That's not the setup to a joke, but the premise of a presidential forum held in Davenport three weeks before the Iowa caucuses.
At the three-hour People’s Caucus forum, activists from a coalition of social justice groups asked questions of three presidential candidates — Independent Vermont Sen. Bernie Sanders, who's running as a Democrat; former U.S. Rep. John Delaney of Maryland; and Republican former U.S. Rep. Joe Walsh of Illinois — whose campaigns are as different from one another as any in the 2020 race.
The first and most highly anticipated speaker was Sanders, a New England democratic socialist and longest-serving Independent in Congressional history. Considered a front-runner in Iowa, Sanders said his “campaign is not only about defeating Trump” but about “creating a movement of millions of people who are prepared to stand up to an incredibly powerful corporate elite.”
The forum was sponsored by Quad Cities Interfaith; Gamaliel of Illinois-Iowa, a group committed to uniting people of diverse faiths and races; and the Lane Evans Legacy Project. It was held at Davenport North High School and drew a crowd of more than 500 from across Illinois, Iowa and Missouri.
Candidates delivered brief introductions then took questions from advocates, who were mostly not Iowans or Quad-Citians but from Chicagoland and metro St. Louis.
An exception was Brian Munoz, a Navy veteran from Silvis who asked Sanders about how he would end the country’s protracted involvement in foreign wars.
Sanders, former chairman of the Senate Committee on Veterans’ Affairs, discussed how in 2002, he led congressional efforts to oppose the Iraq War, a conflict he called “the worst foreign policy blunder in the history of this democracy.”
“Throughout my life, I have done everything I can to try to see international conflict resolved diplomatically and not through military efforts,” Sanders said. “The young men and women who go off to war are almost always from the working class of this country, not the billionaire class.”
In an interview after Sanders spoke, Munoz, who considers himself a political independent, said he’d grade Sander’s response an A. “I felt like he jumped right on top of it. I saw his passion. The inflection in his voice went up a little bit. He realized I was talking about the topic of today.”
Walsh was the second speaker. A one-term congressman from Chicago’s suburbs elected in the Tea Party wave of 2010, Walsh railed against the Republican Party, which he called “a cult.” When asked about environmental racism and climate change, he decried Republican denialism.
“Let’s be real, my party — the Republican Party — has tended to be blind on this issue and ignore the facts on this issue,” Walsh said. “If Republicans call climate change a hoax, then we don’t have a seat at the table to work on solutions.”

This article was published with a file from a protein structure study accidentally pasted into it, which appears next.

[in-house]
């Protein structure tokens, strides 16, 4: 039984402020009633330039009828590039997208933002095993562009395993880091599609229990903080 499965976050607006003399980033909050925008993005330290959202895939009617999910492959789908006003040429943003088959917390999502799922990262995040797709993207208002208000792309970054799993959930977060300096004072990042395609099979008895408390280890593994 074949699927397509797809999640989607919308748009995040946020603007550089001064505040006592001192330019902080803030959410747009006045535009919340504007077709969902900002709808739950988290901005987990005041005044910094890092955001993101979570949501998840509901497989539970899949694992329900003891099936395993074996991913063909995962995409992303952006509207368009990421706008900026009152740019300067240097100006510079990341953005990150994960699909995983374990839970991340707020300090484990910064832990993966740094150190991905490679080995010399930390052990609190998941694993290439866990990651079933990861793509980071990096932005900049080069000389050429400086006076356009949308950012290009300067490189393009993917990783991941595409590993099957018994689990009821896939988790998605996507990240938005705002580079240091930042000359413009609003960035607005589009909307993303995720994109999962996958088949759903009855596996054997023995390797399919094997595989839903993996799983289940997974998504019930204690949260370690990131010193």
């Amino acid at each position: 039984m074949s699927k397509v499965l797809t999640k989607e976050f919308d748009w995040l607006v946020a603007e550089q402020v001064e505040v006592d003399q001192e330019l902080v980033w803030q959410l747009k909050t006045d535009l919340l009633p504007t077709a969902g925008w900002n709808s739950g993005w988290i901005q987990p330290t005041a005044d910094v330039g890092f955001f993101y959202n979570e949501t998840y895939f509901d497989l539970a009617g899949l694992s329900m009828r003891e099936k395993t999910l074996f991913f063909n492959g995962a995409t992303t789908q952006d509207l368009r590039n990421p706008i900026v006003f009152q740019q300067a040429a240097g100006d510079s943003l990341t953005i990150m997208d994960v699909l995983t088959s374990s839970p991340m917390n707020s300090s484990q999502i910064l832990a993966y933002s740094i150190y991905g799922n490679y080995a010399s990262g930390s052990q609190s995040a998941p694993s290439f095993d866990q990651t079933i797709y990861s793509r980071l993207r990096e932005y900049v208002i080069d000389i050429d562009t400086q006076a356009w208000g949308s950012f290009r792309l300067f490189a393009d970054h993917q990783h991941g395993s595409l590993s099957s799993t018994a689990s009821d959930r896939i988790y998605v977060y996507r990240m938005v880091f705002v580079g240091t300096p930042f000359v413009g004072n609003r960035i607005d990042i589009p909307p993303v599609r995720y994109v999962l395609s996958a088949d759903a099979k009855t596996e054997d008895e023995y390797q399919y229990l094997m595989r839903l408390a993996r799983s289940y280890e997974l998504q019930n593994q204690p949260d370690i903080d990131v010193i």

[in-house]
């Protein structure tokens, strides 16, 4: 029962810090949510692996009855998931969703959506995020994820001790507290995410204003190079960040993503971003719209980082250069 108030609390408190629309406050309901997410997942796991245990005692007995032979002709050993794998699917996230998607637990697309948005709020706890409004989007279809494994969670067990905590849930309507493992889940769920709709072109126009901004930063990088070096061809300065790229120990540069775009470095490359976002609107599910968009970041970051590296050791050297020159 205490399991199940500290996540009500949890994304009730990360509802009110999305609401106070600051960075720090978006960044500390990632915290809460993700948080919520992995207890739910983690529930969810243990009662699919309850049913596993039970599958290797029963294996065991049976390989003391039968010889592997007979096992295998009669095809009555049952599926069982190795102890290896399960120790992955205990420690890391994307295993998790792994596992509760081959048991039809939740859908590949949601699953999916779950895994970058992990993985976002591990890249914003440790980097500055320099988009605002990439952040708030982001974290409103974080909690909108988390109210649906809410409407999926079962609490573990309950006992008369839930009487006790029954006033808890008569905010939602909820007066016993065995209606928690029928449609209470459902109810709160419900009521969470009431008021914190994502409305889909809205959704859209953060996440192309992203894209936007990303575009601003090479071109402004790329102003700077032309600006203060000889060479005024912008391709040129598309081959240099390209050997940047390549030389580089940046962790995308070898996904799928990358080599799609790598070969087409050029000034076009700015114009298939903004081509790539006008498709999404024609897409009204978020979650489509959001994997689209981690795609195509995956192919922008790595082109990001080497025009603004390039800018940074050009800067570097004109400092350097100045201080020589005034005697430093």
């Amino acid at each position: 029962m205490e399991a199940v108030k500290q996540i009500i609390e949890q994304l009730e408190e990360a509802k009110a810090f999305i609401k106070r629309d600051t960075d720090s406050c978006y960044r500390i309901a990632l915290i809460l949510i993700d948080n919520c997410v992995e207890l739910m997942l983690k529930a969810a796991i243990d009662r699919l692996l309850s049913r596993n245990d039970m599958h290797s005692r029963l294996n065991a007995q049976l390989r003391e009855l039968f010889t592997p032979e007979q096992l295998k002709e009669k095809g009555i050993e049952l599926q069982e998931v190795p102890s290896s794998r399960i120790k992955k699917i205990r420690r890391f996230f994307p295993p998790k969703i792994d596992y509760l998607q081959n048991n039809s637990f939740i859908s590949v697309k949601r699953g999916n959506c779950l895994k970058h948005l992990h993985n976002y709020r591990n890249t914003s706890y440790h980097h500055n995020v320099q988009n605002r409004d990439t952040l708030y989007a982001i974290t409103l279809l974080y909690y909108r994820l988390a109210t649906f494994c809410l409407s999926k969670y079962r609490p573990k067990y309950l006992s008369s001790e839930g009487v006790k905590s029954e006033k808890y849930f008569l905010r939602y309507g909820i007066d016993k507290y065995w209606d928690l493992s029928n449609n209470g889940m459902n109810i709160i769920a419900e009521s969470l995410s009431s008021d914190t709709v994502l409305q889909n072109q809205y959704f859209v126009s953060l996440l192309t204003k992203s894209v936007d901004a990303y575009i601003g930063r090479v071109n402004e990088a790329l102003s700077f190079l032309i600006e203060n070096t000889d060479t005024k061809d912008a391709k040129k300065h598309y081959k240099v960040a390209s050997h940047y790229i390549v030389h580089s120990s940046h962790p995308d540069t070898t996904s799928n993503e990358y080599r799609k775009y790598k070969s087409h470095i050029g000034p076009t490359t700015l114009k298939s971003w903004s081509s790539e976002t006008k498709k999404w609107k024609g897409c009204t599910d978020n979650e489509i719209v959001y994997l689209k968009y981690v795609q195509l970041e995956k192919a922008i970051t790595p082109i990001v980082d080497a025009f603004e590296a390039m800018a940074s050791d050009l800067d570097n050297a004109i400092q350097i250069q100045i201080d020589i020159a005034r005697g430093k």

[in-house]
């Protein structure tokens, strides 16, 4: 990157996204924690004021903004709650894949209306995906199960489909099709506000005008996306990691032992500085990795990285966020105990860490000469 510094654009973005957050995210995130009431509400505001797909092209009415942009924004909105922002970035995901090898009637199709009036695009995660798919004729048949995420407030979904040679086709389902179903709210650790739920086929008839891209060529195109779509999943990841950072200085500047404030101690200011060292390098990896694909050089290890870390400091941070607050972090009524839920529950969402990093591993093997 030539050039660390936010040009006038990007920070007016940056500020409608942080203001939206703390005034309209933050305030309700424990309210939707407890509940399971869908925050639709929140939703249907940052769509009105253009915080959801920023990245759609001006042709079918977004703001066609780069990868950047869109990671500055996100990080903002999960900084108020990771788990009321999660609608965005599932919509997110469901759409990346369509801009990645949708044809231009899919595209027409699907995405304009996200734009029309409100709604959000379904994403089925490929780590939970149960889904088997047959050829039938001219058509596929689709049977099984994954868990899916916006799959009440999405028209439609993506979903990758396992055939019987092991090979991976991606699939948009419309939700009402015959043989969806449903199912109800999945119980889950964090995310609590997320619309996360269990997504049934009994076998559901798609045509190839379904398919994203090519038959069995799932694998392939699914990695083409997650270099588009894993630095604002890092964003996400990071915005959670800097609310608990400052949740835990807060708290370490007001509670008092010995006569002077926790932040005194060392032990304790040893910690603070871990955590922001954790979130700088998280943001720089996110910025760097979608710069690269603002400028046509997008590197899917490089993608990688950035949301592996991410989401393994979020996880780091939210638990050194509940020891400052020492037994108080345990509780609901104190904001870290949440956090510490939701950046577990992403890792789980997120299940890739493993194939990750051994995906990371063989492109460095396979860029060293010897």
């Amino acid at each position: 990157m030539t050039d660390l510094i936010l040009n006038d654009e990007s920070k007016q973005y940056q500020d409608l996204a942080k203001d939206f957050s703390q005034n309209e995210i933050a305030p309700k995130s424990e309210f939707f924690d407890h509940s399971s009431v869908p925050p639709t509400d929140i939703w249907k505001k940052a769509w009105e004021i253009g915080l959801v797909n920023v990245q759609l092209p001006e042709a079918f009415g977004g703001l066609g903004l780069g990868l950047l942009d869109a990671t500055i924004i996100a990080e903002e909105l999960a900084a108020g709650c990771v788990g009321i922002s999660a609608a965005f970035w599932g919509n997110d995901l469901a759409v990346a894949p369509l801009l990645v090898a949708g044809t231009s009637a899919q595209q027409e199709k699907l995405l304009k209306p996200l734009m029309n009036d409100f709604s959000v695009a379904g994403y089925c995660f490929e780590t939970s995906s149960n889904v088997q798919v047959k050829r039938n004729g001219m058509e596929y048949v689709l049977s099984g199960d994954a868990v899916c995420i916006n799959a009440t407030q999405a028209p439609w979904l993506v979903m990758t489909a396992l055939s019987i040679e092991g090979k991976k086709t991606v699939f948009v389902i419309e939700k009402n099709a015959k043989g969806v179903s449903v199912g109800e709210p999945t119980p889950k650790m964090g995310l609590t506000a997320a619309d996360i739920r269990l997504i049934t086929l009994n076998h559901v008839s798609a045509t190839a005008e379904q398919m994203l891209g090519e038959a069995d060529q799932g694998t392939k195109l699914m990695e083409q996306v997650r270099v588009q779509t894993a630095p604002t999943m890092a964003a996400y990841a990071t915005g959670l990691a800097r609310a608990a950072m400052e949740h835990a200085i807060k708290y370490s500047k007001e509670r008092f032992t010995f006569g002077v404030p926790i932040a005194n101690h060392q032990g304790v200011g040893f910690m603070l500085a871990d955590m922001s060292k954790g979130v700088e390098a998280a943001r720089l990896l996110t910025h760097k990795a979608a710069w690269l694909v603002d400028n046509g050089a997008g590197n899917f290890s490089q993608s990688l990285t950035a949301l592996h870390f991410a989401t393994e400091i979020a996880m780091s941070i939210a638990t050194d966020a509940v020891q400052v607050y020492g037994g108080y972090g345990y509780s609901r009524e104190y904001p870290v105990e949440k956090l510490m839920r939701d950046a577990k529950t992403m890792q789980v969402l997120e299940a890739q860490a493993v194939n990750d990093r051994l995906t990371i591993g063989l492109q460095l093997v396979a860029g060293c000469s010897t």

“We need to begin to move away from fossil fuels toward clean energy,” Walsh added. “As a Republican, this is one of those issues where because the Republican Party is so lost, I would love to take some outspoken leadership on this and talk about how we transition to cleaner forms of energy.”
Between Walsh and Delaney, activists took the stage and spoke about criminal justice reform and personal experiences enduring racism. A short documentary was shown discussing alleged environmental poisoning in southern Illinois. Buckets were passed around to collect donations.
Delaney, the last candidate to speak, served three terms as a U.S. representative from Maryland. Before a still-full crowd nearing the end of the forum, Delaney reflected on how his Catholic faith informed his decision to enter public service from the private sector, where he was a successful entrepreneur.
“I’ve always believed that the best time to ever talk about stuff that matters to the common good is when people are in religious service,” Delaney said. “We shouldn’t feel like we can't talk about our faith and what it means to us, and also talk about the minimum wage, the earned income tax credit, affordable housing, universal health care, better public schools and an immigration system that is humane. Those things can work beautifully together.”
Delaney’s plans include eliminating private prisons and the cash bail system. He also dwellt on the separation of parents and children at the U.S.-Mexico border, which he panned as “one of the most immoral things we’ve done as a country.”
The last questions asked of each candidate were whether or not they would commit to attending a political forum in East St. Louis, a community “that has been heavily disinvested and has high poverty rates,” said forum moderator Rev. Dr. John Welch, national Gamaliel chairman of the board.
Walsh and Delaney accepted, but Sanders said he could not commit to the date without knowing his schedule.
“We have had for many years governments that are more concerned for the needs of the wealthy, the powerful, the millionaire campaign contributors than the needs of the working class,” Sanders said in closing. “The only way we bring about change is when we all stand up together and fight for justice.”